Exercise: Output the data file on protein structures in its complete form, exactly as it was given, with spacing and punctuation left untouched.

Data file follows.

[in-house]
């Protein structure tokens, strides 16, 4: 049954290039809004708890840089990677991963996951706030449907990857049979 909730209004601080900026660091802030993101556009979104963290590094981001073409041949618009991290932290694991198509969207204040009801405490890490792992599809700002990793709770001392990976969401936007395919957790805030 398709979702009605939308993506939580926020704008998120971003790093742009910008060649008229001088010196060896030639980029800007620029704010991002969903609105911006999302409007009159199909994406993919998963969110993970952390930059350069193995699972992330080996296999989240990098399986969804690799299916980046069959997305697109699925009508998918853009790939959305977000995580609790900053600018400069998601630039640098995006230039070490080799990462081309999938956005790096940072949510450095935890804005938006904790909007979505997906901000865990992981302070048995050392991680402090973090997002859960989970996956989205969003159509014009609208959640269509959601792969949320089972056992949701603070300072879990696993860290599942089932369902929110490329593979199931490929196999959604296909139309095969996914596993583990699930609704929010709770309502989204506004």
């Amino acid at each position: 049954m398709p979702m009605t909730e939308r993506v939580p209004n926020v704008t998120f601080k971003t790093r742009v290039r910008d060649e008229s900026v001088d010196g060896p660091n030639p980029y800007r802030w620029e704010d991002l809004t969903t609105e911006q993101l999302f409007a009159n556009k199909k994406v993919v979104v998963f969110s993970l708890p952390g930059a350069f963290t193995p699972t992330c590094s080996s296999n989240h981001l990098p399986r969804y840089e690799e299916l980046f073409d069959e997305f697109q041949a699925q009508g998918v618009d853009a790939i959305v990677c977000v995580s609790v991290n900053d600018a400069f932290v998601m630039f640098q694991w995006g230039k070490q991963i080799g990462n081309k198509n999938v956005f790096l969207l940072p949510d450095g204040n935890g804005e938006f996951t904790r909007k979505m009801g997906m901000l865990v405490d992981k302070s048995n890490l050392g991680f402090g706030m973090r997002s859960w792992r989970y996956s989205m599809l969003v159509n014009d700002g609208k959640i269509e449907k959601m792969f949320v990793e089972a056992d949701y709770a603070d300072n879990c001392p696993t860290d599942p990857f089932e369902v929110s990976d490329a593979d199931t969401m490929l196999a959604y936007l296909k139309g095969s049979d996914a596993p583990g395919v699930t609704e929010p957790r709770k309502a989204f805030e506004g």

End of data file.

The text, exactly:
[in-house]
């Protein structure tokens, strides 16, 4: 049954290039809004708890840089990677991963996951706030449907990857049979 909730209004601080900026660091802030993101556009979104963290590094981001073409041949618009991290932290694991198509969207204040009801405490890490792992599809700002990793709770001392990976969401936007395919957790805030 398709979702009605939308993506939580926020704008998120971003790093742009910008060649008229001088010196060896030639980029800007620029704010991002969903609105911006999302409007009159199909994406993919998963969110993970952390930059350069193995699972992330080996296999989240990098399986969804690799299916980046069959997305697109699925009508998918853009790939959305977000995580609790900053600018400069998601630039640098995006230039070490080799990462081309999938956005790096940072949510450095935890804005938006904790909007979505997906901000865990992981302070048995050392991680402090973090997002859960989970996956989205969003159509014009609208959640269509959601792969949320089972056992949701603070300072879990696993860290599942089932369902929110490329593979199931490929196999959604296909139309095969996914596993583990699930609704929010709770309502989204506004």
């Amino acid at each position: 049954m398709p979702m009605t909730e939308r993506v939580p209004n926020v704008t998120f601080k971003t790093r742009v290039r910008d060649e008229s900026v001088d010196g060896p660091n030639p980029y800007r802030w620029e704010d991002l809004t969903t609105e911006q993101l999302f409007a009159n556009k199909k994406v993919v979104v998963f969110s993970l708890p952390g930059a350069f963290t193995p699972t992330c590094s080996s296999n989240h981001l990098p399986r969804y840089e690799e299916l980046f073409d069959e997305f697109q041949a699925q009508g998918v618009d853009a790939i959305v990677c977000v995580s609790v991290n900053d600018a400069f932290v998601m630039f640098q694991w995006g230039k070490q991963i080799g990462n081309k198509n999938v956005f790096l969207l940072p949510d450095g204040n935890g804005e938006f996951t904790r909007k979505m009801g997906m901000l865990v405490d992981k302070s048995n890490l050392g991680f402090g706030m973090r997002s859960w792992r989970y996956s989205m599809l969003v159509n014009d700002g609208k959640i269509e449907k959601m792969f949320v990793e089972a056992d949701y709770a603070d300072n879990c001392p696993t860290d599942p990857f089932e369902v929110s990976d490329a593979d199931t969401m490929l196999a959604y936007l296909k139309g095969s049979d996914a596993p583990g395919v699930t609704e929010p957790r709770k309502a989204f805030e506004g």